The dark green moss is impossible to miss here. I really enjoy seeing groups of plants like this that I know little about. It means that I’m not likely to run out of things to study at Blue Jay Barrens.

Saturday, November 28, 2009

Ground Cedar

This is a plant that’s most commonly found in the shaded woods. I guess the tall prairie grasses provide the necessary shady environment to allow these Ground Cedars, Lycopodium digitatum, to prosper.

The leaves have a waxy shine that makes them sparkle in the sunlight. The cedar name comes partly from the similarity of the spiky points on the branches to cedar needles. The branches remind me of centipedes.

A look at the underside of the branches is necessary for proper identification to species. The important feature is that little point down the center of the branch.

Things are much less dense when you look beneath the canopy. Ground Cedar spreads by way of runners. As the runner extends, shoots emerge to form new plants. It doesn’t take long for these plants to fill in an area.

The plants will do fine in this moist area over the winter. The habit of growing in the shade seems to be more a necessity of staying hydrated instead of intolerance to sunlight. By the time it gets hot and dry next summer, these plants will be well protected by the shade of the tall grasses.

Friday, November 27, 2009


The Sycamores, Platanus occidentalis, did extremely well this year. A disease went through this area about 15 years ago that took out a lot of big Sycamores and made me wonder if any were going to be spared. Most that survived came back as stump sprouts like this tree above. Fortunately, trees will make tremendous growth if they are sprouting from an established healthy root system. I hope that sinuous base isn’t going to be trouble later on.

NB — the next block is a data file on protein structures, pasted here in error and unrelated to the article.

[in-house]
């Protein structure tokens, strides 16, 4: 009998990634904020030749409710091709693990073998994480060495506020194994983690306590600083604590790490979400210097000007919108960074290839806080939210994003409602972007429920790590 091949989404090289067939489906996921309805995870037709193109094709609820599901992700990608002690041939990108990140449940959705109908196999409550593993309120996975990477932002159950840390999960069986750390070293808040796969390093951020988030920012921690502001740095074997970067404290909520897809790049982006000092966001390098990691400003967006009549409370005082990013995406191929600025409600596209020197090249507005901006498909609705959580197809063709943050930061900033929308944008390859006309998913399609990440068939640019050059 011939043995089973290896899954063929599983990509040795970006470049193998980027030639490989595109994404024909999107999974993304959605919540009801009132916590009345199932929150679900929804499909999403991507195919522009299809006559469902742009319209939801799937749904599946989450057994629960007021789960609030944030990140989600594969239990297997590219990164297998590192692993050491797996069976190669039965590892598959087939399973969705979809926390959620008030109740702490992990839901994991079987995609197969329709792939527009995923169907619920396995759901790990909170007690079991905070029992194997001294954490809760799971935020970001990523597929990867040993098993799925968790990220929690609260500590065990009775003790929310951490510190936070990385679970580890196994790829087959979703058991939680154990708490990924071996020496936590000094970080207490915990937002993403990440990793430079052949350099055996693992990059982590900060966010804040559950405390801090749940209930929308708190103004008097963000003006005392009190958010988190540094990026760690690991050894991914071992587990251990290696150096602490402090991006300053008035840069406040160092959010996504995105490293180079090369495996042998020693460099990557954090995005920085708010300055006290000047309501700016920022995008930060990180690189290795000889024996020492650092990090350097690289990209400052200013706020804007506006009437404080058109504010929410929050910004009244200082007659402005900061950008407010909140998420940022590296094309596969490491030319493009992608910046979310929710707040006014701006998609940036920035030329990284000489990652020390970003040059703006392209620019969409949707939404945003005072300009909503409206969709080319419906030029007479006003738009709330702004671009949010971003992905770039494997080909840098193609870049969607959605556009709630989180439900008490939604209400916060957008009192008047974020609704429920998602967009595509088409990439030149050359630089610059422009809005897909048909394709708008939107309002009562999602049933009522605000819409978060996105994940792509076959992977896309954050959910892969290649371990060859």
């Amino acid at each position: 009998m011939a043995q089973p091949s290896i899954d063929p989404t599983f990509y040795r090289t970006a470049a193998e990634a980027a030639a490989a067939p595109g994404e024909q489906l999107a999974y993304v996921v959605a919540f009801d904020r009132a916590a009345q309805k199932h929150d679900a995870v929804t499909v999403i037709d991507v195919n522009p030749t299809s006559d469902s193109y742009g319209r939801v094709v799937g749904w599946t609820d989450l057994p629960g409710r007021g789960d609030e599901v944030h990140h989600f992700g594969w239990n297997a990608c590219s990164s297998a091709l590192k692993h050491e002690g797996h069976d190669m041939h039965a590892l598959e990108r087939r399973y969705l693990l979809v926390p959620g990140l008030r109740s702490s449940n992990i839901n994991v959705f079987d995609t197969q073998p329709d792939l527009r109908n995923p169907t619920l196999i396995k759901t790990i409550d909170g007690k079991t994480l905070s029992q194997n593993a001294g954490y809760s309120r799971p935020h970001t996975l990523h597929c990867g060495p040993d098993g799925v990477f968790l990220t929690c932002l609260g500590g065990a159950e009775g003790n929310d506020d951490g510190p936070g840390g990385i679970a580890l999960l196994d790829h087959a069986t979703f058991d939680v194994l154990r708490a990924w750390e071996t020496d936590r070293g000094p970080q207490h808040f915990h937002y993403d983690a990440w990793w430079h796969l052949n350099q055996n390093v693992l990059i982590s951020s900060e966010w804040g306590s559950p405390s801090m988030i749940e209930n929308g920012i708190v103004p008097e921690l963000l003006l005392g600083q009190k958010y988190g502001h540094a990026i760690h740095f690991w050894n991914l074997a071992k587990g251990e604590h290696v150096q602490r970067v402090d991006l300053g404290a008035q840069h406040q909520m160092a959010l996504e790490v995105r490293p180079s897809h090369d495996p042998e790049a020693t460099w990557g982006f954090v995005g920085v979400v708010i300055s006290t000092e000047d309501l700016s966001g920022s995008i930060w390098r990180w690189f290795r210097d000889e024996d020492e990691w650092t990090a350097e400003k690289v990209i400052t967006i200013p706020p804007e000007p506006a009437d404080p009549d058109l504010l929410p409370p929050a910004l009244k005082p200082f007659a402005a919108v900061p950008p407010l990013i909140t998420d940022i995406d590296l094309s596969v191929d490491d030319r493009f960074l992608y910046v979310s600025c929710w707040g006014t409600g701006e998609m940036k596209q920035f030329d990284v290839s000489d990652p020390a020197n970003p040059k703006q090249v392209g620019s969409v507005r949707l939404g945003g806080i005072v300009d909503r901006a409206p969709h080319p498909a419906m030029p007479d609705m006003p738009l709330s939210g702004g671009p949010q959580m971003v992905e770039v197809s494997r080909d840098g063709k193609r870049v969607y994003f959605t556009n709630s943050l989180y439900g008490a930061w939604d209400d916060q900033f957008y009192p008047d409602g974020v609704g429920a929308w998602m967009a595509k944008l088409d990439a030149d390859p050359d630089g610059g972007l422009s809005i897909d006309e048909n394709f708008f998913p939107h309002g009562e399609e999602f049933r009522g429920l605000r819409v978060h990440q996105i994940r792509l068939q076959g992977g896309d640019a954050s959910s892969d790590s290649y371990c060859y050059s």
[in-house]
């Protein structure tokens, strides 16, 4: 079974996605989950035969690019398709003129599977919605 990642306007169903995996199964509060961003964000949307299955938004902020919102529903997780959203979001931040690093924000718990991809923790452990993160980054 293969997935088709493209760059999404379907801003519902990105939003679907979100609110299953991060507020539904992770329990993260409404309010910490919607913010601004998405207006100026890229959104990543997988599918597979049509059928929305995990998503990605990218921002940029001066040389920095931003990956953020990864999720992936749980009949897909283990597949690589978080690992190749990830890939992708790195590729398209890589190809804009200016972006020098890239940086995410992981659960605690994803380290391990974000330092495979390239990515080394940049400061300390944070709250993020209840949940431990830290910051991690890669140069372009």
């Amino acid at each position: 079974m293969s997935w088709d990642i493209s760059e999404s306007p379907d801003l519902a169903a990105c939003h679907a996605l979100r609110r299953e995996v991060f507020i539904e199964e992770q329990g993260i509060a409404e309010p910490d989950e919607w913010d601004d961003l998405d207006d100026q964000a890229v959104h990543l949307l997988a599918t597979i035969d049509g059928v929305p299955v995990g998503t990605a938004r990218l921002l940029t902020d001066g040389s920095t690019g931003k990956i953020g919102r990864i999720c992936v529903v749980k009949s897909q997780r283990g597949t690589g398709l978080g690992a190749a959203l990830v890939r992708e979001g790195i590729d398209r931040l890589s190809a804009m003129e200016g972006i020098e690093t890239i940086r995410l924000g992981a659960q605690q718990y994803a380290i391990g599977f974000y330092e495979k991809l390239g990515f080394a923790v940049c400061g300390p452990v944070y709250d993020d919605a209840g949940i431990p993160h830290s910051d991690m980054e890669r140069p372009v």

Fruits were abundant on all of the trees. It’s been a long time since I’ve seen the Sycamores here put on fruit like this. Those fruits will hang tight through the winter and then break up in the spring to allow the seeds to disperse.

The lower bark is taking on a nice flaky appearance. Any time I see flaky bark, I think of homes for bats and insects.

The younger trees tend to show more of the clean white trunks. As they mature, odd bits of bark that don’t properly exfoliate give the trunk a more mottled appearance. Sycamores can grow to enormous size. I hope these have a chance to do just that.

Thursday, November 26, 2009

Field Mowing - Part 2